Meetings are held remotely. Go to truro-ma.gov, click on the meeting you want to watch, and open its agenda for instructions on how to watch or take part online.
Thursday, June 10
- Climate Action Committee, 10:30 a.m.
- Shellfish Advisory Committee, 2 p.m.
- Housing Authority, 4:15 p.m.
Friday, June 11
- Historical Commission site visit 10 a.m.
Monday, June 14
- Energy Committee, 4:30 p.m.
- Bike and Walkways Committee, 6 p.m.
Tuesday, June 15
- Board of Health, 4:30 p.m.
Wednesday, June 16
- Planning Board, 5 p.m.
Thursday, June 17
- Climate Action Committee, 10:30 a.m.
Town Meeting Preview
Lots of interesting discussion marked the three-hour pre-town meeting warrant review last Thursday, with topics ranging from “Where did all that free cash come from?” to whether to ditch the town’s hand-crank ballot box.
First, the basics: The annual town meeting will be held at the Truro Central School ballfield on Saturday, June 26, unless it rains, bumping the date to Sunday, June 27.
While those who are vaccinated against Covid-19 can now ditch their masks in most venues, towns and businesses can set whatever restrictions they see fit. Masks are mandatory at town meeting. There will be a special section for those who can’t wear masks. Accessible seating will be available in the front, and nonvoters will be seated beyond the fence. No pets allowed. Hats, sunscreen, and water are advised. The town will provide sunscreen, bug spray, and water.
Town Accountant Trudi Brazil announced that the town has a whopping $2.7 million in free cash this year. Free cash is generally used for one-time expenses like capital purchases rather than recurring budget items. Some of this year’s transfers from free cash include purchase of a tractor, money for the stabilization and capital stabilization funds, and $50,000 for snow removal.
There’s more free cash than usual because of the belt-tightening the town did last year, including spending freezes. “You won’t see $2.7 million in free cash next year,” Brazil said.
One suggested use of the money will be to fund a child-care voucher program for two-year-olds. While the school district expanded its pre-kindergarten program, it accepts only three- and four-year olds. A petitioned article was submitted to create a voucher program to help with child-care costs for Truro residents and those working in town. That article is on the warrant, but the select board, working with the petitioners, put together another article, asking for $112,500 from free cash for a one-year voucher program to cover up to $7,500 in child care per child for the town’s two-year-olds. Vouchers could be used only in state-licensed programs. The program would not be for children who are three and older as of Aug. 31.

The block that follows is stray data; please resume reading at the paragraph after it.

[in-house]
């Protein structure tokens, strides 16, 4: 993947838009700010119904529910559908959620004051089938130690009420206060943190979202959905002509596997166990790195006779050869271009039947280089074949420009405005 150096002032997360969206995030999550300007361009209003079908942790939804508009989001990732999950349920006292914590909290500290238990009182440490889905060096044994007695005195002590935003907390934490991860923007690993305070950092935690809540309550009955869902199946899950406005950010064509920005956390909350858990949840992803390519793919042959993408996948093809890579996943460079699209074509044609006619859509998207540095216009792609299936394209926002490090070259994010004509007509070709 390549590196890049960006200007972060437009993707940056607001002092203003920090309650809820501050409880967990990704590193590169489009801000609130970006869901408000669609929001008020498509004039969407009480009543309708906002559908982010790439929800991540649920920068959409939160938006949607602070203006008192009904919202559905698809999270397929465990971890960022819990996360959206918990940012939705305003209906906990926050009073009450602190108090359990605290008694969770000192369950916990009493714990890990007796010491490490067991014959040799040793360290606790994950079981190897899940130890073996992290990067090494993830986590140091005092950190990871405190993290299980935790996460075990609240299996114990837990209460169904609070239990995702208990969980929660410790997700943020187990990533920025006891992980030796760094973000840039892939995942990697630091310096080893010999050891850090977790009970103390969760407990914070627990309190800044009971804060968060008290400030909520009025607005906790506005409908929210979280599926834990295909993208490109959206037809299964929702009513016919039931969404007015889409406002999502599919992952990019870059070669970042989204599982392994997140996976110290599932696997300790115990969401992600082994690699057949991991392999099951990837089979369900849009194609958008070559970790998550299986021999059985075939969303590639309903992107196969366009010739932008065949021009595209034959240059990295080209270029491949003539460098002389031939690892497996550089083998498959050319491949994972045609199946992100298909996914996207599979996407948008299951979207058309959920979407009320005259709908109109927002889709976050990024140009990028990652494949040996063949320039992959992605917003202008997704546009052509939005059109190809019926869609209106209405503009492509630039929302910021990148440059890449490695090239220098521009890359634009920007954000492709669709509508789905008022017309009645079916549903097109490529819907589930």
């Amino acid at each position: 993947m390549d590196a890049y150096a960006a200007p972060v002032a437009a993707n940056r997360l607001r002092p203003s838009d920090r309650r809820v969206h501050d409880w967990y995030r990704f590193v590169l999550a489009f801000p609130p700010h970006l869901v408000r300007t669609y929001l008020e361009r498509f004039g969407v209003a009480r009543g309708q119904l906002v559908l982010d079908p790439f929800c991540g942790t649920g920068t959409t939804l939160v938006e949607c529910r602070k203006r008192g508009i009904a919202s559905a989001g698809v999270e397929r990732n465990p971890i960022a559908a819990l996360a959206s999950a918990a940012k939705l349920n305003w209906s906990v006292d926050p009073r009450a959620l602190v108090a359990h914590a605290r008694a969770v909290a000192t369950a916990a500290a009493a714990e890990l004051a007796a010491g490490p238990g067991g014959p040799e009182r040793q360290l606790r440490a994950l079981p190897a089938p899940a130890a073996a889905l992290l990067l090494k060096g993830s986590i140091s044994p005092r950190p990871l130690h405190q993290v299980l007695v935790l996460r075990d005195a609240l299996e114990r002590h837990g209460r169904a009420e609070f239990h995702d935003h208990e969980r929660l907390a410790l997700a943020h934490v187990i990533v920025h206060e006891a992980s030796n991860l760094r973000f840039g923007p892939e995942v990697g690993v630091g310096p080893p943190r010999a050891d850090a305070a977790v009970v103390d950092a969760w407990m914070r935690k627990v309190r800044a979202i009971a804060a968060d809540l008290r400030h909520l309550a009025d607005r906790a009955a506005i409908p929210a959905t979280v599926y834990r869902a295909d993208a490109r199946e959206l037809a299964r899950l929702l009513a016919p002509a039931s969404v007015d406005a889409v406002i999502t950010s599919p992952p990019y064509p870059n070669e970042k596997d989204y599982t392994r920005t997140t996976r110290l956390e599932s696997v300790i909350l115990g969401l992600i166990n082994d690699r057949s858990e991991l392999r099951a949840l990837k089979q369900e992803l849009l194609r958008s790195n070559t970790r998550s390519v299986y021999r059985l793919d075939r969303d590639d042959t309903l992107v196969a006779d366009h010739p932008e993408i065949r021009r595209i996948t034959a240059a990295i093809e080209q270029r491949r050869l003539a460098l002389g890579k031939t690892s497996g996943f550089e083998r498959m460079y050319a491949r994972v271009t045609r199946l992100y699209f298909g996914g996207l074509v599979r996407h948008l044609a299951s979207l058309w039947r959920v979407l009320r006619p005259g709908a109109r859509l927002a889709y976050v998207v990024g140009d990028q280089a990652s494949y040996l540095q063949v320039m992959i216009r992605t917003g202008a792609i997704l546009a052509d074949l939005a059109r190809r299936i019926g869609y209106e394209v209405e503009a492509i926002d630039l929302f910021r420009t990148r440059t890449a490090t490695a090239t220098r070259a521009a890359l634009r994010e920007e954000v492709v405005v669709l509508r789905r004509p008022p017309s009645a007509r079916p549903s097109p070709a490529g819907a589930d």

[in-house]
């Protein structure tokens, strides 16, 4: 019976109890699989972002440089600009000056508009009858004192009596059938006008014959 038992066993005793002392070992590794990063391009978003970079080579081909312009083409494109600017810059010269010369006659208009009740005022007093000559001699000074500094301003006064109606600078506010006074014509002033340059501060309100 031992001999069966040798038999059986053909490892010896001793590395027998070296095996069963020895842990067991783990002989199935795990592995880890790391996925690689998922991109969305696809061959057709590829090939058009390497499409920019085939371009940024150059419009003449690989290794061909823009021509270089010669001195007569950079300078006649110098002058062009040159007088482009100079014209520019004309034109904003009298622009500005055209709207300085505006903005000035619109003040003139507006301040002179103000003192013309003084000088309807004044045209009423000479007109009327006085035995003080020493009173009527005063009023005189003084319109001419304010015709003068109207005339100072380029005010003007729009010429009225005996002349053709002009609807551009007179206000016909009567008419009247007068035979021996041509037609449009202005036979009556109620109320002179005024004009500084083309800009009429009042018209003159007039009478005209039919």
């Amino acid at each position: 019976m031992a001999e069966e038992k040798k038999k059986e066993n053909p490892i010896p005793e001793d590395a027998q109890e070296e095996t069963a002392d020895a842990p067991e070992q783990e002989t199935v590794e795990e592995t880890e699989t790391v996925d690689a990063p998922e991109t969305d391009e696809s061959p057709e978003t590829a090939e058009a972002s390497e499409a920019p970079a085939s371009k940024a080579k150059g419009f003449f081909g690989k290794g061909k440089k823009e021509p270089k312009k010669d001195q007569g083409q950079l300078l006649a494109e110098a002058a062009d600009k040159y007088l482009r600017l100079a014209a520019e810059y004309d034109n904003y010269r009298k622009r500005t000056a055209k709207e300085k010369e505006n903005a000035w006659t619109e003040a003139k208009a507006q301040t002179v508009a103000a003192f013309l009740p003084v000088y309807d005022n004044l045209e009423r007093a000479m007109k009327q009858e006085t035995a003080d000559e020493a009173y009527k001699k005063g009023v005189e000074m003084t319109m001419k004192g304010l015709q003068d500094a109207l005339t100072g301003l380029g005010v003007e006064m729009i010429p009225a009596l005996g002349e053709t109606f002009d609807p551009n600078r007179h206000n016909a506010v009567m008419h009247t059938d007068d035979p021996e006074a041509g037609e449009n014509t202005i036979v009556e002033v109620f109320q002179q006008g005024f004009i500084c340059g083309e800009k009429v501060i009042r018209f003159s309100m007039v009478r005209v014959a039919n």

A handful of articles, submitted by petition, are aimed at addressing the desperate need for housing in town. The first proposes that the room tax be increased from 4 to 6 percent, putting it in line with neighboring towns. Finance committee chair Robert Panessiti said that people coming for short stays are using the beaches, public safety, and other local amenities and should chip in.
A second article proposes the establishment of an affordable housing stabilization fund. Half of the 6-percent room tax would be allocated to that fund.
Debi Best-Parker asked whether the money would be restricted to subsidized housing or could help with housing for teachers and other modest earners. “It could be used for a bunch of housing types,” said Town Manager Darrin Tangeman. “We’re facing a broad range of housing issues. This is to address all the tools needed.” Town meeting voters would ultimately decide where the money is spent.
Voters will also be asked to consider a petitioned article submitted by Raphael Richter that would establish a year-round market rate rental housing trust. Modeled on Provincetown’s provisions, it creates a place where money for such housing could go. The fund would be overseen by a board of trustees. The article doesn’t ask for any money.
A nonbinding article to see whether the town should invest in an ImageCast Precinct optical scan tabulator — an electronic voting machine — drew some comments at the pre-town meeting and will likely do so on June 26. Tangeman said it would replace the current hand-crank ballot box and increase efficiency.
It took 16 counters 2½ hours to count the 2016 ballots, said Assistant Town Manager Kelly Clark. The cost was over $500 in 2016, and minimum wage is going up, she said, so the system will save money as well as improve efficiency.
Resident Joan Holt said of the manual system, “It’s an old tradition in this town; are we going to throw that out? We love putting our ballot into that box. It’s something that’s symbolic of our town.”
Voter Registrar Tracey Rose said the difference of opinion on the system seems to be related to one’s age. “The older generation likes the old crank. It’s like a personal friend.
“It’s the total opposite with the younger people,” Rose said. “They’re digital kids, used to modern technology.”
Truro is offering a “sign on and stay on” vaccination bonus of up to $500 for eligible seasonal positions. The money is being offered to seasonal employees who present proof of vaccination. The amount will be distributed in two payments to encourage workers to stay on for the full season. The amount will be prorated for part-time seasonal workers. For more details, contact the Recreation and Beach Dept. at 508-485-1632. —Christine Legere